Torres Strait Seagrass 2018 Report Card

Carter, A.B., Mellors, J.E., and Rasheed, M.A. (2018) Torres Strait Seagrass 2018 Report Card. Report. James Cook University, Cairns, QLD, Australia.

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Abstract

Seagrass meadows show measurable responses to changes in environmental condition, so are ideal sensitive receptors for monitoring marine environmental health.

Torres Strait contains some of the most extensive seagrass meadows of northern Australia. Torres Strait Island communities rely on coastal marine habitats for subsistence, and have strong cultural and spiritual links to these environments.

This report provides the first integrated condition assessment of Torres Strait seagrass using a report card approach. Seagrass was graded from A (very good) to E (very poor) relative to baseline conditions, and scored on a 0–1 scale.

Data used in this report card comes from the Torres Strait Seagrass Monitoring Program (TSSMP), which incorporates the Torres Strait Seagrass Observers Program, Ranger Subtidal Monitoring Program, Queensland Ports Seagrass Monitoring Program, and Reef-top Monitoring Program.

Thirty-one sites/meadows were classified for this report card across four Torres Strait Island Clusters. Seagrass condition in all clusters was good.

The majority of individual sites/meadows were in good condition. Only one monitoring site in the entire Torres Strait monitoring network received a poor score in 2018, site MR2 (Lei) at Mer Island, which was likely a reflection of a localised change in condition at that particular site. No condition indicators or overall grades were very poor in 2018.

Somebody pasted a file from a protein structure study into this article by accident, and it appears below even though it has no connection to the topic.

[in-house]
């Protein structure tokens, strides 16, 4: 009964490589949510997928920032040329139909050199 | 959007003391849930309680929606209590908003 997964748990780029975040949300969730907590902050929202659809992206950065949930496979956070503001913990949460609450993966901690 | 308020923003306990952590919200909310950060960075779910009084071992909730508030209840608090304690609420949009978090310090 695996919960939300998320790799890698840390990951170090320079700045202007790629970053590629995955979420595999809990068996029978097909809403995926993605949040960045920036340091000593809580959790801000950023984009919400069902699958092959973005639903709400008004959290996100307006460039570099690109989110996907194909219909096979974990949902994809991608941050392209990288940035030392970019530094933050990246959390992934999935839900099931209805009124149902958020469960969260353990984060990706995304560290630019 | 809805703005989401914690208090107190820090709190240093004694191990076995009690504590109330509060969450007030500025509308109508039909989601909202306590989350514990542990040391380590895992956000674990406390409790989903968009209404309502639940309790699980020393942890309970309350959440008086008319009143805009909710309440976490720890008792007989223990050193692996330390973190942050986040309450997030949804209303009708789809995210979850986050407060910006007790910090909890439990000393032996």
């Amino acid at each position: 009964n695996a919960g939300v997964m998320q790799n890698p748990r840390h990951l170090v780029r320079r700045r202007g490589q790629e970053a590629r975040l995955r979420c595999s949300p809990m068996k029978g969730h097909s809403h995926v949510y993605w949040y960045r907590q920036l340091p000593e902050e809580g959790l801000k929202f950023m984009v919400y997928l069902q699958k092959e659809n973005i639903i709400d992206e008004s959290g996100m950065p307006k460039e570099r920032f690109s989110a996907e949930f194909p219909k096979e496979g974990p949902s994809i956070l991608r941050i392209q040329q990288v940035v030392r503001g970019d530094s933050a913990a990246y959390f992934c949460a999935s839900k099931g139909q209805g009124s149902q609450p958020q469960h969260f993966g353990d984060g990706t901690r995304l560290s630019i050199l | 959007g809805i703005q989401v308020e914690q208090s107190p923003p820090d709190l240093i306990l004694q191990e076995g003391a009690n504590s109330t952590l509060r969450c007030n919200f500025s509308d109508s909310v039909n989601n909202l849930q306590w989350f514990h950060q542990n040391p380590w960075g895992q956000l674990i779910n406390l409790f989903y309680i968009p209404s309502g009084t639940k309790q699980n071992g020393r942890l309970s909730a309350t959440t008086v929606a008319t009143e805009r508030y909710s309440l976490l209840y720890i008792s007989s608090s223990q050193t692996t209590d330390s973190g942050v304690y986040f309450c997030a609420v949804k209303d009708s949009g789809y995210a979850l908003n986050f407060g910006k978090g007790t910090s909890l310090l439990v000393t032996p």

The program will be substantially improved as it matures and more sites/meadows build 10 years of baseline information.

We recommend: (1) establishing monitoring in the Top-Western Cluster where no monitoring currently occurs, (2) expanding meadow-scale monitoring and subtidal block monitoring to include examples in all island clusters, (3) establishing additional intertidal transect monitoring in the central island cluster, and (4) establishing monitoring meadows in the inner cluster away from anthropogenic impacts at Thursday Island. These additions would vastly improve the mix of information and provide a more reliable assessment of seagrass condition and change in the region.

Item ID: 70847
Item Type: Report (Report)
Keywords: seagrass, Torres Strait, report card, monitoring
Copyright Information: © James Cook University, 2018.
Funders: Torres Strait Regional Authority (TSRA)
Date Deposited: 17 Nov 2021 00:28
FoR Codes: 41 ENVIRONMENTAL SCIENCES > 4104 Environmental management > 410402 Environmental assessment and monitoring @ 100%
SEO Codes: 18 ENVIRONMENTAL MANAGEMENT > 1805 Marine systems and management > 180501 Assessment and management of benthic marine ecosystems @ 100%
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